Link between drugs, school violence discounted

The Daily Miner, Arizona/January 22, 2007
By Terry Organ

Kingman -- A watchdog organization concerned with the rising number of school shooting incidents is pointing a finger at anti-depressant drugs for having dangerous side effects responsible for the violence.

An e-mail received Jan. 8 from the Citizens Commission on Human Rights details nine cases at schools and some homes across the country dating back to 1998 in which psychiatric drugs are linked to shooting incidents responsible for 40 deaths and 89 wounded individuals.

It begins by stating, "According to a report filed in court, 18-year-old Douglas Chanthabouly was under the influence of a powerful anti-psychotic drug when he killed a fellow classmate, 17-year-old Samnang Kok, with a shot to the face at their Tacoma Washington high school."

On April 20, 1999, at Columbine (Colo.) High School, 18-year-old Eric Harris was on the anti-depressant Luvox when he and Dylan Klebold killed 12 classmates and a teacher before taking their own lives in the bloodiest school massacre in history. The coroner confirmed the anti-depressant was in Harris' system through toxicology reports, while Klebold's autopsy was never made public, the e-mail states.

Prozac is cited in three shooting incidents and Effexor in two others.

The e-mail concludes by stating, "More than 21 warnings from the FDA on the lethal effects of psychiatric drugs over the last two years have covered such dangerous side effects as suicide, mania, psychosis and homicidal ideation. To learn more about the connection between school violence and psychiatric drugs, read this report by the Citizens Commission on Human Rights International or visit"

CCHR's Web site states the organization was founded in 1969 by the Church of Scientology.

A check of the Food & Drug Administration Web site turned up no warning letters about Luvox.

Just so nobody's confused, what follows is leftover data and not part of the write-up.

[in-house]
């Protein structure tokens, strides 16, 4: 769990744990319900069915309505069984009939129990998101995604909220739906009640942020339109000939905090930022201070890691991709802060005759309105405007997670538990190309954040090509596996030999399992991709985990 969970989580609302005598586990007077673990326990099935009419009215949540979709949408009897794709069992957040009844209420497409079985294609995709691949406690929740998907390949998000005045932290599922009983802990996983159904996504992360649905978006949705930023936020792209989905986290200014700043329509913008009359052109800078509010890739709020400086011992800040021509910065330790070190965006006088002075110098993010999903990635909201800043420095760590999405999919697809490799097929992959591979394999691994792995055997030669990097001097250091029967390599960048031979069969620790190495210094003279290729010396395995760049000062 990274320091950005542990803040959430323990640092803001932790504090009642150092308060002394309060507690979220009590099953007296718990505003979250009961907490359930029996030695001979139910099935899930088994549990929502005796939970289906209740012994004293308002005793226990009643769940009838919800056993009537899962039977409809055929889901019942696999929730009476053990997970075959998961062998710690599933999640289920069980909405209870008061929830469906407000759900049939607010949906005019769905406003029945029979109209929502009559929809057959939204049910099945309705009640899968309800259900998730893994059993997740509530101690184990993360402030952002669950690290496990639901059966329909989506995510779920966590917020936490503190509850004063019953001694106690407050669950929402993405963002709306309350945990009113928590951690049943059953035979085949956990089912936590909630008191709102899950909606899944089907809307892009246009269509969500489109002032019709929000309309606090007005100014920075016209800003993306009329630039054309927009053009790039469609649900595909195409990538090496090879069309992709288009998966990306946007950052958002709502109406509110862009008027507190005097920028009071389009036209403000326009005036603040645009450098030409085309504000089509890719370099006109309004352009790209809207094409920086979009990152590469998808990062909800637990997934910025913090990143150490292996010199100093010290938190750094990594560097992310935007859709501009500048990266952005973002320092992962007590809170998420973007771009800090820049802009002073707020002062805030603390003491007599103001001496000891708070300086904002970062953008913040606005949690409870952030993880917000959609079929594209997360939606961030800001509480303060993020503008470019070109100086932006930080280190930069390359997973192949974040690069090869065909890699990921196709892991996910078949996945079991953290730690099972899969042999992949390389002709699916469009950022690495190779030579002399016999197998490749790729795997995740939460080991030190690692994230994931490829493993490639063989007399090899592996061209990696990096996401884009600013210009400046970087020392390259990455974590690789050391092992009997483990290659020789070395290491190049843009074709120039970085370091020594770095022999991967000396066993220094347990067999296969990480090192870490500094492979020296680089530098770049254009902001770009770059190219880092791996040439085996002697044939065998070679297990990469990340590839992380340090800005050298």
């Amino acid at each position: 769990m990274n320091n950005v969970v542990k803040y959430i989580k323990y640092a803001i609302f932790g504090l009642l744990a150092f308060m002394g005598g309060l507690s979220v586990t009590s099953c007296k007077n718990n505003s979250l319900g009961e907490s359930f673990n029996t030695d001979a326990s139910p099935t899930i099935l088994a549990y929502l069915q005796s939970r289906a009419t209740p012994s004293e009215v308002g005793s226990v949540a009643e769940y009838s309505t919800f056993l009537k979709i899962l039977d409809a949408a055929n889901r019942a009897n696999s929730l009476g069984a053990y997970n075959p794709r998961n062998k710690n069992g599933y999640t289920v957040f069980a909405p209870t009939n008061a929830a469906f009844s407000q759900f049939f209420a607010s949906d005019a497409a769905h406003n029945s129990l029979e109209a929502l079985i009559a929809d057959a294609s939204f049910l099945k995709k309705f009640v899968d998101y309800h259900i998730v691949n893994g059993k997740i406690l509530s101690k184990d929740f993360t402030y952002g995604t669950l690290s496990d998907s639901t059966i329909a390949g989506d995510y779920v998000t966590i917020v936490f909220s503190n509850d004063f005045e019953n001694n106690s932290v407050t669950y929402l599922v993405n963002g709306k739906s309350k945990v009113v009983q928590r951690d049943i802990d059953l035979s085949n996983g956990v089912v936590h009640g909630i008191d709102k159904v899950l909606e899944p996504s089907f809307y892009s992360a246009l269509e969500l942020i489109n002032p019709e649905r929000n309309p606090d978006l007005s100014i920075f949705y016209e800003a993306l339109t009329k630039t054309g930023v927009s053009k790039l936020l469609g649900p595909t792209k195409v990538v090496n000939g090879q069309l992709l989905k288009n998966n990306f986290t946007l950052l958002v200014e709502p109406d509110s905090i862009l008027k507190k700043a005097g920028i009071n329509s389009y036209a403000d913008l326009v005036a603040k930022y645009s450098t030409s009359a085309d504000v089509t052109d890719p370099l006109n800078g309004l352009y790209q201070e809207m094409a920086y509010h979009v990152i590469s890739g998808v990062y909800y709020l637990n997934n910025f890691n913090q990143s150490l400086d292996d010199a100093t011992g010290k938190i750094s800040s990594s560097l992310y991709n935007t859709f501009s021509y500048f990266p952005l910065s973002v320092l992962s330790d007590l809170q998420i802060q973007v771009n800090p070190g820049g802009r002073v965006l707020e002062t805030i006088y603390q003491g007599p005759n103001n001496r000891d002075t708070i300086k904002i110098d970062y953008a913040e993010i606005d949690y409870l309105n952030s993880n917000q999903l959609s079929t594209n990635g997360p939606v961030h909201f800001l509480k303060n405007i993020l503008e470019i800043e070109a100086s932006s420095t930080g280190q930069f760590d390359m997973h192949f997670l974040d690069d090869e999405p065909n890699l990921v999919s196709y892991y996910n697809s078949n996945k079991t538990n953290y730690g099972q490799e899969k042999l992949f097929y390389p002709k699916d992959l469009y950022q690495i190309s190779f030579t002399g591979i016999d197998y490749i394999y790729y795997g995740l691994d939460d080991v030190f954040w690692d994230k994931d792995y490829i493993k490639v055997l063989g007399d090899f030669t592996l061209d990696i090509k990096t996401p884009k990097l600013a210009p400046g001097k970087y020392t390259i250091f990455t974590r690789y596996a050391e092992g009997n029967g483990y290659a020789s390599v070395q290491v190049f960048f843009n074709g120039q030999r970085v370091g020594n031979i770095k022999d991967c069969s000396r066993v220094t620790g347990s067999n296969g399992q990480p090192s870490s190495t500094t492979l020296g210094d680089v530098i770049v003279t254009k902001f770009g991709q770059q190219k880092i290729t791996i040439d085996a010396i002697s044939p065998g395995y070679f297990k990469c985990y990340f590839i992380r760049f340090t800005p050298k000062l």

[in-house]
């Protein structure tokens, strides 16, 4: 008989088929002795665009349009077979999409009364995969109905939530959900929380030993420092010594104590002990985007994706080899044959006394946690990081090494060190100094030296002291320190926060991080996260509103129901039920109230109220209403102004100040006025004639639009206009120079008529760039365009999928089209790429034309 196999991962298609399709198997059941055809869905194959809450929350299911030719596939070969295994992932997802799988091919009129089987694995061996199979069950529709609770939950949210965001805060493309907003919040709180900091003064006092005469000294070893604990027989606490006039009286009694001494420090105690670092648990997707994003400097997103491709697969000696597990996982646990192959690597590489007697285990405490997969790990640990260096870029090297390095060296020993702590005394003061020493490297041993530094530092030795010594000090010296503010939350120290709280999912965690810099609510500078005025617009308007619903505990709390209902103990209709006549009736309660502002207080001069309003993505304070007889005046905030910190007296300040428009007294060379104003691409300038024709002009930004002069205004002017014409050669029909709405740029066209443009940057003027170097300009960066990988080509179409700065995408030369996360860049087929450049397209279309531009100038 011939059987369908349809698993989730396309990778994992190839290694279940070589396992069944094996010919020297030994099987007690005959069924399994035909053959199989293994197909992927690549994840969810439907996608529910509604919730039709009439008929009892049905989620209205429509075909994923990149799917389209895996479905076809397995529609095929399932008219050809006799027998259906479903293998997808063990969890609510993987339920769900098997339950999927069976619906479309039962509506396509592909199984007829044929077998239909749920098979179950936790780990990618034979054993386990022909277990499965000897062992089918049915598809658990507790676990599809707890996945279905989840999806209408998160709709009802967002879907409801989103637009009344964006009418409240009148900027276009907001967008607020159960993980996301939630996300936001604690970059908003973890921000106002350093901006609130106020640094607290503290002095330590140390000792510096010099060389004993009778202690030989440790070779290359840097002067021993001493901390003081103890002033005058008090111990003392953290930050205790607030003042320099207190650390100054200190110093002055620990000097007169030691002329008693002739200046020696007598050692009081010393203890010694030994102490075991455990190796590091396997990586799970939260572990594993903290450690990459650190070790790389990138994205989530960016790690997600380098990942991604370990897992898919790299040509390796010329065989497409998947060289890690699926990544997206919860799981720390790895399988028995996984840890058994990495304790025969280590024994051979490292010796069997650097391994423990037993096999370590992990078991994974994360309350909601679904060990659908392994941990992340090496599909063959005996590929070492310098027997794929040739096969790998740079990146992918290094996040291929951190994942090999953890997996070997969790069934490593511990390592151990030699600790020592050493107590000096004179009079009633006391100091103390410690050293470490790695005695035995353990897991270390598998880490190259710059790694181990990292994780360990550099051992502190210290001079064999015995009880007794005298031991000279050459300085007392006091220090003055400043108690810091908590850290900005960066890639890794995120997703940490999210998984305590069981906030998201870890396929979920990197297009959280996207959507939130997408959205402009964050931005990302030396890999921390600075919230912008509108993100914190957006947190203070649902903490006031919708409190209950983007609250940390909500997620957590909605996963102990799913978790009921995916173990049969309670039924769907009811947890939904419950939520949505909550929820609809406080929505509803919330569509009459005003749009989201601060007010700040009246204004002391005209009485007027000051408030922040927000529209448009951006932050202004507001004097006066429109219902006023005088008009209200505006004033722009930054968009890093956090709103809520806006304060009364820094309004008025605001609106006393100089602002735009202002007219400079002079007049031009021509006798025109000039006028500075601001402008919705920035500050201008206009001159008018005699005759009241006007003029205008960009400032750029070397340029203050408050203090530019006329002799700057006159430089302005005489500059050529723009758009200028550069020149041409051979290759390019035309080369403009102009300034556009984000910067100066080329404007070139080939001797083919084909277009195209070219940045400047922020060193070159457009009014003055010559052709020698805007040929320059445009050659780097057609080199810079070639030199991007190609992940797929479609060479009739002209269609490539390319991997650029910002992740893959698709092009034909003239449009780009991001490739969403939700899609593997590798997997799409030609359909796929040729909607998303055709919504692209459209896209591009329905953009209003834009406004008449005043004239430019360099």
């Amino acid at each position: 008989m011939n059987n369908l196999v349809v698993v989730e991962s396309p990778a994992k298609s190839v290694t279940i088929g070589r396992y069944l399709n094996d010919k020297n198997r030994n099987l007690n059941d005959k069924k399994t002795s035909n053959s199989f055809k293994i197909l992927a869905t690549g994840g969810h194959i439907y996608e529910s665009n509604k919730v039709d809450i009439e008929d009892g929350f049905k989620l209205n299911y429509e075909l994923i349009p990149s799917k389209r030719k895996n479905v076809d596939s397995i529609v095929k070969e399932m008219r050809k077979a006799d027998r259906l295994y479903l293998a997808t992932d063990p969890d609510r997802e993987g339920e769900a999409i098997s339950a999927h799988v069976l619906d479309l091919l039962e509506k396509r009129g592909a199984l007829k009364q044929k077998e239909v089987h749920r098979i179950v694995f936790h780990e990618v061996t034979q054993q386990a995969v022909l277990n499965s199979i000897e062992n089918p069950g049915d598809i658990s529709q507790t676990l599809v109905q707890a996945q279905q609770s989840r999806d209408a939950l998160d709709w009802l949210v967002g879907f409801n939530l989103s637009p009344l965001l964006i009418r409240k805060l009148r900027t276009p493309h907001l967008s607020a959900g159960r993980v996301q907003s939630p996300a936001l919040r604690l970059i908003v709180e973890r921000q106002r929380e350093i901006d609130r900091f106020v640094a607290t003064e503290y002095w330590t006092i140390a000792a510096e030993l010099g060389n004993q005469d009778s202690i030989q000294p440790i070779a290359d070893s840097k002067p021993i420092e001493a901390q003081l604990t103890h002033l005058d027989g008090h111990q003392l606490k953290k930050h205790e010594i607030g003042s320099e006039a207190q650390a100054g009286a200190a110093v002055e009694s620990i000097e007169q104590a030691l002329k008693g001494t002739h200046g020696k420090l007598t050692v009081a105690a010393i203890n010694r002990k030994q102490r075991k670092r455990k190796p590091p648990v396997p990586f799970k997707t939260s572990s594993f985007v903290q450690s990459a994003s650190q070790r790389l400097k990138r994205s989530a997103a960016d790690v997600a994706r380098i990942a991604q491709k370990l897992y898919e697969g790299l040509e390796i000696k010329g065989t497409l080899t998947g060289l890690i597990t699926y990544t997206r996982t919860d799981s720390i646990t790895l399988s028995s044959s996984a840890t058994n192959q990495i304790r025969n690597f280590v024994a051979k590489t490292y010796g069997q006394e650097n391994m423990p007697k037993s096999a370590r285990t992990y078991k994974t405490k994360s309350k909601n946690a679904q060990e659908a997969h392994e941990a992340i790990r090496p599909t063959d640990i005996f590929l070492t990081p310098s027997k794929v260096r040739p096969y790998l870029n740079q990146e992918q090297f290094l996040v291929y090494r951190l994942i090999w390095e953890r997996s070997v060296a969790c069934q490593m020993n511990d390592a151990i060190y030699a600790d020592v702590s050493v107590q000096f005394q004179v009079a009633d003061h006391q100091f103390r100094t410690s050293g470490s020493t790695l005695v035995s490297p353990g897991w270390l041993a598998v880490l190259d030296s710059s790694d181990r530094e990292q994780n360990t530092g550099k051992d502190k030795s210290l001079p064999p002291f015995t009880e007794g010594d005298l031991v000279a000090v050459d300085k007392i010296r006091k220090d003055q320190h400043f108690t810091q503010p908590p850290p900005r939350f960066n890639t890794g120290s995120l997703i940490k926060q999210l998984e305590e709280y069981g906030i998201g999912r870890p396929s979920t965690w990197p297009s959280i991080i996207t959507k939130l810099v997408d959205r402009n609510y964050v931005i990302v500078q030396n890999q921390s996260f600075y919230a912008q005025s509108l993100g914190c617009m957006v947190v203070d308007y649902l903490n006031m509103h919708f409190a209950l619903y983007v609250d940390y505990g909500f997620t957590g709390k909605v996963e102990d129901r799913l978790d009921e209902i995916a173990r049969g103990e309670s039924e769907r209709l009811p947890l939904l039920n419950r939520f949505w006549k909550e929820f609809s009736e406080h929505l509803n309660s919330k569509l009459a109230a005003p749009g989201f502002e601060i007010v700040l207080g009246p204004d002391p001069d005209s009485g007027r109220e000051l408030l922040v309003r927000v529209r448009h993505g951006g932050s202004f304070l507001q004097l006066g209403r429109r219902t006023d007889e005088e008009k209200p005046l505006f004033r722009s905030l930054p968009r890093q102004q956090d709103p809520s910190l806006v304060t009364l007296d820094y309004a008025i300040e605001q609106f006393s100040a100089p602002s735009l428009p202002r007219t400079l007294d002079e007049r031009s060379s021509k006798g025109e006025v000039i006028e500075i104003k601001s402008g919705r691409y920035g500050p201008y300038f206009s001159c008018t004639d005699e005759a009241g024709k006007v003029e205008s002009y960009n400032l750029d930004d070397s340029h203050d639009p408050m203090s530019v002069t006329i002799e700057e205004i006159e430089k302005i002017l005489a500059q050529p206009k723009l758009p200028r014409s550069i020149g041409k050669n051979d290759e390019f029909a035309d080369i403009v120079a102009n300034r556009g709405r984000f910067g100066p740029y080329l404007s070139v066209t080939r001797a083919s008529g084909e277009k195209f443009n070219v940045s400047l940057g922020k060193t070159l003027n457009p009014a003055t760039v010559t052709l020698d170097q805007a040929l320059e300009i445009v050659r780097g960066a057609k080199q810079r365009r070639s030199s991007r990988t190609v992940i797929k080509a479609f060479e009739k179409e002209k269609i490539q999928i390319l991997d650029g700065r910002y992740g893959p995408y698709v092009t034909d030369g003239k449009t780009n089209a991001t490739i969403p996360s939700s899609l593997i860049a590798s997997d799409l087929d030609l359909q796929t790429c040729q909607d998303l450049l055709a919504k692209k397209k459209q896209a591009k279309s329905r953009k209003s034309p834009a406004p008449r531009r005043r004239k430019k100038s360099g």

There was a warning letter about Effexor dated May 8, 2006. It cites a number of drugs made by Wyeth Pharmaceutical Co., including Effexor, in which manufacture, processing, packing or holding violated the Current Good Manufacturing Practice regulations rendering the drugs as adulterated within the meaning of a section of the Federal Food, Drug and Cosmetic Act.

Webster's dictionary defines adulterated as made corrupt or impure by adding a poor or improper substance.

A warning letter from the U.S. Department of Health and Human Services dated March 1, 2005, was sent to USA Chemicals, Inc. and concerns labeling or promotional claims that are false and misleading in that company comparing one of its drugs to Prozac.

"Examples of some of the claims observed on the Web site include:

Welatonin - defeat depression "cold turkey" in a matter of days without mind altering drugs like Prozac."

A copy of the e-mail was forwarded to Mohave Mental Health. Dr. Ernest Harman, director of inpatient psychiatry, responded to it.

"First of all, you have to recognize where (CCHR) is coming from," Harman said. "They're a mouthpiece for the Church of Scientology, which is big on anti-psychiatry drugs.

"They look at all kids in what we call primary process thinking, which does not adhere to logic. For example, if you have someone in a yellow shirt kill someone wearing a yellow shirt, a primary process thinker believes anyone in a yellow shirt will kill someone else in a yellow shirt."

All of the students identified as shooters in the school incidents were troubled individuals with behavioral or psychiatric problems, he said.

Anti-depressants and anti-psychotic drugs all affect the neural transmitter system in the brain. One neuron wanting to talk to another does so with an electro-chemical message, Harman said.

People with depression can have suicidal thoughts and prescribing one of the drugs cited helps all but a relative few. Mohave Mental Health personnel conduct medication monitoring among teens taking anti-depressants and caution parents about possible suicidal thoughts in their child, Harman said.

"The kids doing the school shootings are troubled to begin with, whether they're on anti-depressants or not," he said. "The fact they're on a medication is an indication that somebody in the community has identified a problem and is trying to help.

"I don't think you can make the stretch and say that because you have a depressed kid, he's more likely to commit anti-social acts."

Harman was asked if abuse of the medication's prescribed dosage could be responsible for its long-term effects if taken improperly.

"Anti-depressants are not usually medications of abuse," he said. "You don't tend to take them to get high.

"It's not a problem of taking too much, but rather taking too little."

The FDA does ample testing of drugs before allowing them to be marketed, he said.

"Any medication can have side effects," Harman said. "A physician prescribing something looks at the risk vs. benefit ratio of each drug.

"Research data and my own experiences indicate that in the vast majority of cases anti-depressants are extremely helpful to the individual taking them."

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